I always loved a good slumber party when I was a kid. The unlimited unhealthy snacks, eardrum-splitting music and endless giggling held enormous charm to my 13-year-old self. But it was the element of “naughtiness” that really appealed to me. The rumors of spiked punch and illicit visits by boys. The silly games, risqué jokes and secrets shared at midnight. I still like all those things and find an outlet for them at retreats for Mormon women. (Okay, no spiked punch. And these days, there’s a firm No Boys Allowed sign tacked to the door). Mormon women have a long history of retreats in New England, Utah, Colorado, and the Midwest. I go each June to the Rocky Mountain Retreat in Colorado. (Anybody’s welcome to join us, by the way. Check it out at rockymountainretreat.org. Our retreat, like the others, has all the elements of a really good slumber party. We’ve got tables laden with chocolate kisses, red licorice and potato chips. We stay up late and laugh and play games. We also hike and spend time soaking in the local hot springs.But there’s more. We have great speakers, who have ranged from Barbara Smith to Chieko Okazaki to Peggy Fletcher Stack. This year Claudia Bushman is coming. We sing spirituals, folks songs, and hymns in three-part harmony and on occasion we make “crafts” that would never make the cut for enrichment night (don’t ask). Mostly, though, we talk. We say the things that we can’t say in Relief Society. We talk about marriage and kids and jobs and sex. We talk about things that make us angry and ways we feel disenfranchised. We talk about the exciting places we’ve traveled and the wanderings still ahead of us. We talk about our dreams and failures, our goals and disappointments. Heady stuff.Every year I wonder why so many women feel the need to go to a retreat. Part of the answer is obvious – retreats allow us to nourish friendships that often languish during the busy-ness of regular life. It’s a wonderful getaway, an estrogen fest that is coordinated, planned and attended by women, without a priesthood leader in sight.
But, it goes beyond that. Many of us feel permission to be our real selves while we’re hanging out in that cabin with like-minded souls, wearing our blue jeans and gazing at the spectacular mountains … or groves of New England timbers or a Midwestern lake. Why is this? What’s different from our usual Sundays when we wear our floral dresses and heels? Why do regular circles within the church feel unsafe for so many? Or do they?
When you come down to it, do grown-up women just need a good slumber party . . . or is there something else going on?
Wow, Women’s Retreats exposed! Let us speculate no more.
I’m looking to go to a retreat so e where could u guide me in the right direction. I am happily married. Living in houston however I just want to get away to a retreat and have fun with some women 832 867 0915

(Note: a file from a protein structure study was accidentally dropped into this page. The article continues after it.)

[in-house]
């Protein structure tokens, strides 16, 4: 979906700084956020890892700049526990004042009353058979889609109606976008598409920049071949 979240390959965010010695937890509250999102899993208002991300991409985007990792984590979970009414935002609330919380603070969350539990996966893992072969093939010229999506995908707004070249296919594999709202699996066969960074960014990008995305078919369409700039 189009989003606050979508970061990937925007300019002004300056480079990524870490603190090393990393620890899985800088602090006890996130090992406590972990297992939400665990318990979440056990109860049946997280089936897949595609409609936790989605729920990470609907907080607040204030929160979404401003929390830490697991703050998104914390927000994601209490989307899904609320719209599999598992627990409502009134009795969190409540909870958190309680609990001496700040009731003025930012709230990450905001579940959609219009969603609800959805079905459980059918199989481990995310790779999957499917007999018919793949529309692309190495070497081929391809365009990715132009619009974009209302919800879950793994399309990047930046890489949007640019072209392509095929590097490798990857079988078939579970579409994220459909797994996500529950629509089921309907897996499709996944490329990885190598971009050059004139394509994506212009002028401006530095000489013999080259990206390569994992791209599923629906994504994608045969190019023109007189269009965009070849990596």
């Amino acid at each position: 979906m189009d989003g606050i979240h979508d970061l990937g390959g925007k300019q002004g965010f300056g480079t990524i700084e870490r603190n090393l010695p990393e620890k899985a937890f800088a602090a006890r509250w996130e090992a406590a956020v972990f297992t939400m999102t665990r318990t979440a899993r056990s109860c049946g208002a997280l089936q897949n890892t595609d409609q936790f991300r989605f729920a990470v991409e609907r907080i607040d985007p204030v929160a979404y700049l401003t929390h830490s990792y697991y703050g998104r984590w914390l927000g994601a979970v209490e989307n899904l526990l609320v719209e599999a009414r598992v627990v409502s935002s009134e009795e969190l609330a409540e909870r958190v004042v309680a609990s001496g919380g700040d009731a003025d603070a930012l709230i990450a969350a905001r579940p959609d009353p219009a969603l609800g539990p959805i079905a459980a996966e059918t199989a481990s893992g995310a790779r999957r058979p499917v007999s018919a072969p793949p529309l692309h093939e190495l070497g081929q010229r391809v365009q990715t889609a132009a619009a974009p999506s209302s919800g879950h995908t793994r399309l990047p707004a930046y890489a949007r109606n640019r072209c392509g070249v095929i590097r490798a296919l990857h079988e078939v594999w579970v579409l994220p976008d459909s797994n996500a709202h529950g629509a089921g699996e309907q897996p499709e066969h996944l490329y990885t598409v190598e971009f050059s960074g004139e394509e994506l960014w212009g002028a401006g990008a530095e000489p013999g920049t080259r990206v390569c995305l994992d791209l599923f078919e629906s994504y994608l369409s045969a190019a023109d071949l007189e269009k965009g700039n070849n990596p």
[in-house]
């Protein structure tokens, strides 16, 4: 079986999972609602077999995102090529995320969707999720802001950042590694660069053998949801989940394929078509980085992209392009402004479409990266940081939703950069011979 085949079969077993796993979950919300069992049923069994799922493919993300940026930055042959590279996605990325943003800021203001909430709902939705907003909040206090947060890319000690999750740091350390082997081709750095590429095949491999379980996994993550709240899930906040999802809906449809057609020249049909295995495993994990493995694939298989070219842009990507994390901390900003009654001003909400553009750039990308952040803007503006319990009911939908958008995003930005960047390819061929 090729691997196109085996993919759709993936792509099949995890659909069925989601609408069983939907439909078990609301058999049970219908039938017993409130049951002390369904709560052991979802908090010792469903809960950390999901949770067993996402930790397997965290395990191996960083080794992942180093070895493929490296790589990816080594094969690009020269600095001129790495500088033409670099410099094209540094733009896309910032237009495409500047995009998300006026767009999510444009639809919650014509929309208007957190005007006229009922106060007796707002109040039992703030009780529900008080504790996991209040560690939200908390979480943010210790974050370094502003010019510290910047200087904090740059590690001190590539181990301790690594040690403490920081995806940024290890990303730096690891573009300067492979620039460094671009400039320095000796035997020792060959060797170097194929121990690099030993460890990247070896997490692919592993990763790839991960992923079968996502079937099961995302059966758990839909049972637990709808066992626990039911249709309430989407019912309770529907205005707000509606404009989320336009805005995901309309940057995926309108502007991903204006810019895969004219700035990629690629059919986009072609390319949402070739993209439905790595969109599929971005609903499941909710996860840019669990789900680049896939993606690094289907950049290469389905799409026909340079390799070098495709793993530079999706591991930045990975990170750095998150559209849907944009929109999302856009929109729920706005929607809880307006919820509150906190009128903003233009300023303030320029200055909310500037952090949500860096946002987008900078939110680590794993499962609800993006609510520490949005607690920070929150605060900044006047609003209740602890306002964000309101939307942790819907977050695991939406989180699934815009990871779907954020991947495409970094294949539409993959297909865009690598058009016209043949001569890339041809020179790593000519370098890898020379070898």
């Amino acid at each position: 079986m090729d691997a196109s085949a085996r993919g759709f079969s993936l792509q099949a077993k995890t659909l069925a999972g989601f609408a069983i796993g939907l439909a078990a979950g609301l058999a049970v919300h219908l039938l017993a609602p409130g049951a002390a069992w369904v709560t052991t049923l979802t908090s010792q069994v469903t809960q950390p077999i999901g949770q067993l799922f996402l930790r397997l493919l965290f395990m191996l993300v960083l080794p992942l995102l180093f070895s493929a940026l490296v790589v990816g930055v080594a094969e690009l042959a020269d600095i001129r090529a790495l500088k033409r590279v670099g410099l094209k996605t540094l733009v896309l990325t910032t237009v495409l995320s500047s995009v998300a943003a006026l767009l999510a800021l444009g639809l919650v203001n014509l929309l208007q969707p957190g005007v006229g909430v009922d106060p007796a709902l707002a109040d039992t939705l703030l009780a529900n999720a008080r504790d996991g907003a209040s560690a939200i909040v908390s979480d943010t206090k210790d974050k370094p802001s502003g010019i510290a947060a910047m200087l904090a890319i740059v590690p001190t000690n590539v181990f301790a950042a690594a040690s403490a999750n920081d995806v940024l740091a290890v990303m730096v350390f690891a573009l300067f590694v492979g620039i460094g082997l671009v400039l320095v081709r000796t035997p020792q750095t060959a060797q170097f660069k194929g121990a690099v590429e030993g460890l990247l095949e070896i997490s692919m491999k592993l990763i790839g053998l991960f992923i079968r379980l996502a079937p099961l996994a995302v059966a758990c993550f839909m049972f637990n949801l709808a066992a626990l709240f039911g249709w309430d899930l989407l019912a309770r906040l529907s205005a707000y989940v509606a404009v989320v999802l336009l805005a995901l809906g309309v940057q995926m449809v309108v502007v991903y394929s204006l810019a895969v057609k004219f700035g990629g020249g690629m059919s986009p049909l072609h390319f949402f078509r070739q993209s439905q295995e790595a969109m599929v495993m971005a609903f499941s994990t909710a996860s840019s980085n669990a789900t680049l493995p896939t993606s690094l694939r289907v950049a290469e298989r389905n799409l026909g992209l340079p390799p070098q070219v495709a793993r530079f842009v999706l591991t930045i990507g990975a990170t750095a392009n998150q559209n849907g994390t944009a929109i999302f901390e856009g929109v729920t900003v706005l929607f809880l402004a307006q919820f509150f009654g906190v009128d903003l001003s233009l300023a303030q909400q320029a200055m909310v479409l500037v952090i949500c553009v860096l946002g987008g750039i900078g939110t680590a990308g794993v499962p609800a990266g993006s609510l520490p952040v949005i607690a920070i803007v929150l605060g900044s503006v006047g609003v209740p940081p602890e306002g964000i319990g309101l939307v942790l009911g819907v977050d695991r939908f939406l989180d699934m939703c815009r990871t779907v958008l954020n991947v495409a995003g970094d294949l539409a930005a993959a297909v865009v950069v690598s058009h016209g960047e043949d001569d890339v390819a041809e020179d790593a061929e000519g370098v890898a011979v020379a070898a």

I love retreats because of the supportive atmosphere it seems to engender. We are free to let our hair down, to confess who we really are, to wear jeans and a ponytail. At the last Rosewood Retreat I took off my glasses for the whole weekend because I wanted to see everything through my spiritual eyes. It’s so great to let the inner kookiness out.
Hey Lisa, you forgot our link:
“What’s different from our usual Sundays when we wear our floral dresses and heels? Why do regular circles within the church feel unsafe for so many? Or do they?”
Well, usual Sundays mean you come with a family (if you have one, or the people around you come with a family), you don’t have time to talk between meetings or after meetings, you have a calling to do, you see a few people you know in the halls, but how well can you get to know them at church, really?
I had a party last night with women from my ward. 11 women to play games, some of whom I have had only breif conversations with. It was fun. I don’t need a whole weekend, 7pm till midnight was enough for me. It wasn’t a baby shower, but since I am having baby#4 in 5 days, it was good to get a chance to have the conversation drift to this major event in my life.
Has anyone played the game “Celebrity” (might go by different names). Everyone writes down famous names and with two teams you go through the same names 3 times. First time you use words, second round you can only use one word, the third round you do charades. Its is a great game to create shared experience and inside jokes in under two hours.
Paula, thanks for catching the missing website.
JKS, good for you for having a party with the women in your ward, especially some you didn’t know very well. This is a great way to get to know people, but most of us don’t take the initiative to invite people over. And good luck on getting baby #4 into the world!
I used to love slumber parties when I was a teenager and I still do. I’ve now been to 23 or the 25 Exponent II Retreats in New England and feel they are the balast that keeps me upright throughout the year. I see many of these women only this one weekend each year, however I feel an intimate bond with them. Hooray for Ladies Weekends, retreats, showers, whatever gets us together and talking – honestly with each other.
We hear you Lisa. Maybe you should check out our ‘Simple Escapes for Women’ on our site.
I’ve been organizing privately sponsored retreats for the past nine years and recently received counsel from my new Bishop to tread cautiously. The church handbook has a statement about this and I was wondering what others have encountered in response to these guidelines.